March is Women’s History Month! There is no shortage of incredible women who have shaped the fabric of our nation's culture, and that is even more apparent in the Hoosier State. Indiana has produced so many successful women, from legendary entertainers to civil rights activists to abolitionists who helped enslaved people escape through the Underground Railroad. If you’re looking for some strong female inspiration, Indiana’s got you covered. Continue reading to learn about these important women from Indiana.
Madam CJ Walker Madam CJ Walker built an empire beginning in 1905 by selling her unique scalp conditioning and healing formula, called “Madam Walker’s Wonderful Hair Grower.” As she grew her business, she settled in Indianapolis and became a philanthropist working to further the well-being and careers of Black women across the country. Born the child of formerly enslaved parents, Madam Walker lived to be one of the wealthiest Black people in the United States during her time and was the first woman in US history to be a self-made millionaire.
Saint Mother Theodore Guerin Saint Mother Theodore Guerin faced a great amount of tragedy in her family, having lost two brothers in house fires and her father robbed and murdered. Her losses strengthened her religious faith, and she joined the Sisters of Providence of Ruillé sur-Loir, France. Saint Mother Theodore relocated to Indiana and established schools for girls, two orphanages, and a free pharmacy before her death. On Oct. 15, 2006, at St. Peter’s Square in Rome Mother Theodore was canonized and received the title, “Saint” from the Catholic Church. She is designated in the Vatican’s official record as Saint Theodora. Her life still continues to inspire. She is remembered as a woman devoted to prayer, an educator, caregiver, and leader. Her love and respect for nature is still evident in her beloved woods. You can visit her final resting place at the Shrine of Saint Mother Theodore Guerin at Saint Mary-of-the-Woods near Terre Haute.
Gene Stratton Porter Gene Stratton Porter was a nature photographer, conservationist, and is Indiana’s most widely-read female author. In 1912 she moved to Sylvan Lake in Rome City, Indiana, and built “The Cabin at the Wildflower Woods,” which still holds her preserved history today. Stratton-Porter's two homes in Geneva (Limberlost) and Rome City (Gene Stratton-Porter) are both Indiana State Historic Sites. Learn more about Gene Stratton Porter.
Marie Stuart Edwards Marie Stuart Edwards was an American suffragette from Lafeyette, Indiana who helped found the National League of Women Voters in February 1920. By the next year, approximately 2 million women had joined. Edwards served as the first Treasurer of the league, and eventually became the organization’s first Vice President in 1923. Learn more about this important Hoosier.
Catharine Coffin Catharine Coffin and her husband Levi were Quakers who helped as many as 2,000 enslaved people through the Underground Railroad over 20 years in Newport, Indiana. Catharine organized the Antislavery Sewing Society that made clothes for the “fugitives,” and even created costumes for them. After the Civil War, the Coffins worked on the Western Freedmen’s Aid Society, which helped educate and provide basic living needs for formerly enslaved people. The Coffin home was known as Grand Central Station on the Underground Railroad and is an Indiana State Historic Site. Learn more about why Coffin is one of the most important women from Indiana.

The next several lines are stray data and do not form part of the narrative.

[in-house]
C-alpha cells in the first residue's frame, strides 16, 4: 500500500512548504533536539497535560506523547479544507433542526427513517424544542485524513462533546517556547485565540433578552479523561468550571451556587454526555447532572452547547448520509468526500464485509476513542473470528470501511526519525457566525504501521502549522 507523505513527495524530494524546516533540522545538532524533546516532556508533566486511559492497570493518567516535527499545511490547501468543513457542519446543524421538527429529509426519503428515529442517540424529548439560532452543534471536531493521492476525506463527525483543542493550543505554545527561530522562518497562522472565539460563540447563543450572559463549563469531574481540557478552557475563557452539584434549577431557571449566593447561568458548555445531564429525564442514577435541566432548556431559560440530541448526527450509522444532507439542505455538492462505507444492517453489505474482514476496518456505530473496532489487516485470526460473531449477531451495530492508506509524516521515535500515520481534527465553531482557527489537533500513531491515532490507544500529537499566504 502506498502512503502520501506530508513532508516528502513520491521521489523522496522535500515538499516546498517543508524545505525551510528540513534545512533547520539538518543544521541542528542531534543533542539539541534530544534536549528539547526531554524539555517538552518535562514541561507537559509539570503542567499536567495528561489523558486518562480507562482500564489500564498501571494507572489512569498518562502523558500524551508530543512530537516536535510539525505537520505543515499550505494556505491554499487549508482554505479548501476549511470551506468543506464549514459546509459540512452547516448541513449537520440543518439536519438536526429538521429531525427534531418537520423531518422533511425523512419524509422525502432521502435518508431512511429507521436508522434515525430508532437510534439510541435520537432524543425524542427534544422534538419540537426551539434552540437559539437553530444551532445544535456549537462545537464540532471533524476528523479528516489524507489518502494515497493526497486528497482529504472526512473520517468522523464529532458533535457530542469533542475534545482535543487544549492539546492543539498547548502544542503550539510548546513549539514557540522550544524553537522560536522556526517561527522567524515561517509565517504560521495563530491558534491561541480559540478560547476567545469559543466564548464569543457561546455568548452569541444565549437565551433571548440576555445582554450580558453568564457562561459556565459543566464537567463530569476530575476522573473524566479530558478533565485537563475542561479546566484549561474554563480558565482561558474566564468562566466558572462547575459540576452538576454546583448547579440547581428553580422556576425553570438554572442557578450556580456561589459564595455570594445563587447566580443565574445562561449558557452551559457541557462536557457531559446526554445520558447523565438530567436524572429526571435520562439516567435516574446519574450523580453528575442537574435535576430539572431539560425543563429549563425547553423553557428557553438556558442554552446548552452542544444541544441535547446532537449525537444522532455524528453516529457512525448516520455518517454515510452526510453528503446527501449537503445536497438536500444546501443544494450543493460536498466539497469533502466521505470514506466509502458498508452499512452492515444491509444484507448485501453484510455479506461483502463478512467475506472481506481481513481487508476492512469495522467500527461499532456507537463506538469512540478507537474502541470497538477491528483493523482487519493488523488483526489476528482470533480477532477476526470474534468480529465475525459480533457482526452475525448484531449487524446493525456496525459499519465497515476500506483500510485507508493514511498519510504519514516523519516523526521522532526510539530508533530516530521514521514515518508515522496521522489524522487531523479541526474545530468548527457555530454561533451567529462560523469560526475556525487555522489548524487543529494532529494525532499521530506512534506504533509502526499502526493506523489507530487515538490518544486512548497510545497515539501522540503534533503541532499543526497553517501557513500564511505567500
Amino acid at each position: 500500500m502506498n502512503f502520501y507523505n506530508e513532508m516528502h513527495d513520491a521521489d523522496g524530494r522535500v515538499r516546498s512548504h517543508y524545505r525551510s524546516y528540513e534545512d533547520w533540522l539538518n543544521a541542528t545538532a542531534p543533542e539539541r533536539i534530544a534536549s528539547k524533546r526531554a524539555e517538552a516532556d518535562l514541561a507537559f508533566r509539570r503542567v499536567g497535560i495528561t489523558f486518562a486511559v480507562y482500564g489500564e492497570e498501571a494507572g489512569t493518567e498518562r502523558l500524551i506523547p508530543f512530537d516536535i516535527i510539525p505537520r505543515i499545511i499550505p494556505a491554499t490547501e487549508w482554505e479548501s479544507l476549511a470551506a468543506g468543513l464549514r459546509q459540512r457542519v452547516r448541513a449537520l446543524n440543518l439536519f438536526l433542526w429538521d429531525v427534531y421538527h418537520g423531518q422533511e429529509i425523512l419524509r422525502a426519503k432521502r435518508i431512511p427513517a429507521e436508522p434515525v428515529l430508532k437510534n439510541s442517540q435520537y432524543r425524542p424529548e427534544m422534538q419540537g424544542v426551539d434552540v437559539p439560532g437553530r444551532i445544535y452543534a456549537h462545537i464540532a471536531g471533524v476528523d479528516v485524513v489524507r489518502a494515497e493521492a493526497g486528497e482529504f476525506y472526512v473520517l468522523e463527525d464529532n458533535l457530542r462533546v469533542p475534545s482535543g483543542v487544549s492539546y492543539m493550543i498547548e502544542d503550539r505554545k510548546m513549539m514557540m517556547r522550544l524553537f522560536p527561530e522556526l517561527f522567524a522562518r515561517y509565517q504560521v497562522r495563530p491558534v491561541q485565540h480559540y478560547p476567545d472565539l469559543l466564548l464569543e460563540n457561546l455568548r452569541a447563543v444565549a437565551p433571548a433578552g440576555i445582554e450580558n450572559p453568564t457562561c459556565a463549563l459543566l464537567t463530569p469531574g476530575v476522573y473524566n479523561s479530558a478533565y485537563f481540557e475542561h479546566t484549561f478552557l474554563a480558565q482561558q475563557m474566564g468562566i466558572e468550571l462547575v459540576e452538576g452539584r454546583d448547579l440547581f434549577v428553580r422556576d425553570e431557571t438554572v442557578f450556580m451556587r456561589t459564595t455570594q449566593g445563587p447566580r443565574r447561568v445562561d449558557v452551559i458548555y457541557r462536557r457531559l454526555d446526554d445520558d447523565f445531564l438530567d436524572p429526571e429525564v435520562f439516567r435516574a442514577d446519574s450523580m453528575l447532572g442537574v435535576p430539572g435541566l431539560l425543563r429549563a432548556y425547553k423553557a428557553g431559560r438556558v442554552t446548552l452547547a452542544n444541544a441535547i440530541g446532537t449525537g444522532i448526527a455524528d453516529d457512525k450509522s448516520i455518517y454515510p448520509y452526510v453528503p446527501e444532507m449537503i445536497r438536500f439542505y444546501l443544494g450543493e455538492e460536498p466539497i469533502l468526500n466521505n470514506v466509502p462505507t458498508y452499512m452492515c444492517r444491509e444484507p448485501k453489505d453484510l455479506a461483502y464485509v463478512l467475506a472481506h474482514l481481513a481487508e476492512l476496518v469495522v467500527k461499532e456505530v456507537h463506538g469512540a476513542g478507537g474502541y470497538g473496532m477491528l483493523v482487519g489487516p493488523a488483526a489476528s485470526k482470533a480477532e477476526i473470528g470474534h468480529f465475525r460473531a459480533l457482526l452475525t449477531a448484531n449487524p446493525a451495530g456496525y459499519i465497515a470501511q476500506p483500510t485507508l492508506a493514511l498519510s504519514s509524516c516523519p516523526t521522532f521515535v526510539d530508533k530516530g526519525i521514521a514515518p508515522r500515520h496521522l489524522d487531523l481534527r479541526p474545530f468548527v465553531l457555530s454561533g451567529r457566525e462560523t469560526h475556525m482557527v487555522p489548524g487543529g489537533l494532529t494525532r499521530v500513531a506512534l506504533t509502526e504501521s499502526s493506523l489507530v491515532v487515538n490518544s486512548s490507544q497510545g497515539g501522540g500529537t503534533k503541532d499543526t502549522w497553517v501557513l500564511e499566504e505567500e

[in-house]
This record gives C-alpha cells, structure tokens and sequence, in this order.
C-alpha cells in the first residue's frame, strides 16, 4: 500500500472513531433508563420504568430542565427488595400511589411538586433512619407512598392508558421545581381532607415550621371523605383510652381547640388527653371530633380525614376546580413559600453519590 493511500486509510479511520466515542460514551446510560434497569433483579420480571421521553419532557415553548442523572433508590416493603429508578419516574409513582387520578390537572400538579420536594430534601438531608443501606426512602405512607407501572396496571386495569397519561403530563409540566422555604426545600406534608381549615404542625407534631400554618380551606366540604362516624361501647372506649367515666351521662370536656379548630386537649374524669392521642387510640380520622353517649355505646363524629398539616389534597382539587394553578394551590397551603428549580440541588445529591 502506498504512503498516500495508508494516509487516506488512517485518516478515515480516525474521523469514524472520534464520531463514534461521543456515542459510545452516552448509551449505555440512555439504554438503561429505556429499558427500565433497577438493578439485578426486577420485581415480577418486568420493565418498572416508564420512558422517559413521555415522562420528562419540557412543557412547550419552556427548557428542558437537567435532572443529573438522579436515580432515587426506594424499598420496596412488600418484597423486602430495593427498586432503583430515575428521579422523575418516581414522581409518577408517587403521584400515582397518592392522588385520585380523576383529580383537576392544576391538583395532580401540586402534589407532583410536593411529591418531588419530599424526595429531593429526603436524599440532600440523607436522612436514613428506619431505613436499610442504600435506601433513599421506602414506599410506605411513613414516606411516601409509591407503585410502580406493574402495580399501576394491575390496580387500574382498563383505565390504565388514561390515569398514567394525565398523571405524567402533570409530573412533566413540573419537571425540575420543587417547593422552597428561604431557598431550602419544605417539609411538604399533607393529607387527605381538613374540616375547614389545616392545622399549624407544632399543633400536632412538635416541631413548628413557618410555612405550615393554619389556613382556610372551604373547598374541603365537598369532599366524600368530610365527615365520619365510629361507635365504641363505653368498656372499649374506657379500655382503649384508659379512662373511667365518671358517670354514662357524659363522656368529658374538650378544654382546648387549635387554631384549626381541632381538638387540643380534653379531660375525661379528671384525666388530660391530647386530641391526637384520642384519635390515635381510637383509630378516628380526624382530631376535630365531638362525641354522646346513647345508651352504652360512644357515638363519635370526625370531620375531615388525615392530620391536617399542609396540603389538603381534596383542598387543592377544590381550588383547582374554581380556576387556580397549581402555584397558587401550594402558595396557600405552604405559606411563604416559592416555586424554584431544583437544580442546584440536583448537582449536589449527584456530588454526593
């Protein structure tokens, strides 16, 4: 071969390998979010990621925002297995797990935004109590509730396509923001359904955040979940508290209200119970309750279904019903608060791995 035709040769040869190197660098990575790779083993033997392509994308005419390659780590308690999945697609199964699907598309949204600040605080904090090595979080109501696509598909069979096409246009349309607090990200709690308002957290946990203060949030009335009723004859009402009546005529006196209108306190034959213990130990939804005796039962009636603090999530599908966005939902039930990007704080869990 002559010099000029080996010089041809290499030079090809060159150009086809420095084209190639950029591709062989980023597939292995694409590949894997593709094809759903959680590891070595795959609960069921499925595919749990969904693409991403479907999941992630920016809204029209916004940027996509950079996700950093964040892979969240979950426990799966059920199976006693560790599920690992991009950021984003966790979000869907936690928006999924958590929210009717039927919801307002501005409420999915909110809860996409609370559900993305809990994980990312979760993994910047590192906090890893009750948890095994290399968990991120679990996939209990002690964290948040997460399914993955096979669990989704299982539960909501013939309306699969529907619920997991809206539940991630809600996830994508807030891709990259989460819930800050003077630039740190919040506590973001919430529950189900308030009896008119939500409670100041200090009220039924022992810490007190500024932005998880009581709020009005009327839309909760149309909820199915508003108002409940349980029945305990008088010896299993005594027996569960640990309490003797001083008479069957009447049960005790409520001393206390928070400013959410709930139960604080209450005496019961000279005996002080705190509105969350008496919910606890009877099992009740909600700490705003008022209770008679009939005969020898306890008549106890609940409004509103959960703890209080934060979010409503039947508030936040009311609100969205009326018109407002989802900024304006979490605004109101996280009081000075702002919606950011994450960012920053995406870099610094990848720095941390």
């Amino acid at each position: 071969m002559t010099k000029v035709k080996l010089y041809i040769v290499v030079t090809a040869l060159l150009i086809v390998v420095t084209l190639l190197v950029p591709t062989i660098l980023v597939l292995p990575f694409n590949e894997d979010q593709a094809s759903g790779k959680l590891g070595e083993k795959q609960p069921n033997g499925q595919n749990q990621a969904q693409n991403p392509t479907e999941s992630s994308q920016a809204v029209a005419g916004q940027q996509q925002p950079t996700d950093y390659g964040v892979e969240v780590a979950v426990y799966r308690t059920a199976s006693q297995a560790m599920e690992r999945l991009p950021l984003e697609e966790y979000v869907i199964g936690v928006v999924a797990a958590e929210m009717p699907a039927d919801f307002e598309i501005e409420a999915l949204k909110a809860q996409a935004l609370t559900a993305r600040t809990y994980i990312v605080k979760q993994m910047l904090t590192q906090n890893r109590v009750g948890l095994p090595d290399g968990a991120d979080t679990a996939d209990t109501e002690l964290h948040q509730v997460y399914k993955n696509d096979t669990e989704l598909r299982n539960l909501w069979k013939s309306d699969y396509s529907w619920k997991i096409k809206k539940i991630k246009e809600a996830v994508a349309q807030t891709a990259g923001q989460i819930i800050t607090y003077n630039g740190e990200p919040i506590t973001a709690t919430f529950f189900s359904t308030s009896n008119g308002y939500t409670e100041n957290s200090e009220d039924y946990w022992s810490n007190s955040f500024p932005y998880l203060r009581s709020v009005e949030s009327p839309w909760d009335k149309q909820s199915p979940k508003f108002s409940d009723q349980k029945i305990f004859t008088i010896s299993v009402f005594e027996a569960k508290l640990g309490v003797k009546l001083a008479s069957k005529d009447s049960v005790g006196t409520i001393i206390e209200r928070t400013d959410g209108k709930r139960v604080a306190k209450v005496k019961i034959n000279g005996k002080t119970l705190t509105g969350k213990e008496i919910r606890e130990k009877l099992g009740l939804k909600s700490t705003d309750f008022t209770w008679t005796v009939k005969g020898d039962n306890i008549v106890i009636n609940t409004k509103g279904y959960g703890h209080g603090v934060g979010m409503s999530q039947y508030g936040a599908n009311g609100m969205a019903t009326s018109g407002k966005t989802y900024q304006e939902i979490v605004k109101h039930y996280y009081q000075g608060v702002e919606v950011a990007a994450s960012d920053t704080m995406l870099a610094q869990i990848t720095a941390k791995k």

Florence Henderson Florence Henderson was known as “America’s Favorite TV Mom” thanks to her role as Carol Brady on the Brady Bunch. She was born in Dale, Indiana. During her decades-long career, she portrayed many characters, hosted talk shows, and was even a contestant on Dancing with the Stars in 2010. Learn more about Florence Henderson.
Carole Lombard Carole Lombard was an actress from Fort Wayne, Indiana who was featured in some of the most successful film comedies in the 1930s. She began her career in silent films in the 1920s, and eventually signed a seven-year contract with Paramount. She was also married to fellow movie star Clark Gable until her untimely death. Learn more about Carole Lombard.
Jane Pauley Jane Pauley, born in Indianapolis, is one of the most respected journalists in the United States and has a broadcasting career of over 40 years. She is currently the lead on CBS Sunday Morning and is known as a powerful advocate for mental health. Learn more about Jane Pauley.
Janet Jackson Janet Jackson is a legendary singer, songwriter, and performer, and the youngest of the 10 Jackson children. Born in Gary, Indiana to a family of performers, Janet worked hard to create her own path in the entertainment industry. She is the only artist in the history of the Hot 100 to have 18 consecutive top ten hit singles. Janet is now one of the top ten selling artists in the history of contemporary music and helped pave the way for Black female creators to succeed. Learn more about Janet Jacket.
Sallie Wyatt Stewart Sallie Wyatt Stewart was a teacher from Evansville, Indiana who became an organizer for the Black community in her town. She was the president of the Indiana Federation of Colored Women from 1921 to 1928, and later became president of the National Association of Colored Women. Learn more about Sallie Wyatt Stewart.
Photo by @mike_millspaugh
Frances Slocum Frances Slocum was born into a Quaker family and captured at five years old by Delaware warriors. She was raised in Indiana and fully assimilated to Miami Native American culture. Sixty (60) years after her abduction, Frances was found by her brothers living in Peru. While she did not wish to return to Pennsylvania, she stayed in touch with her brothers by writing to them. The Mississinewa Reservoir and State Forest in Indiana contain the Frances Slocum State Recreational Area and Lost Sister Trail. Learn more about Frances Slocum.
Photo by @Visitindy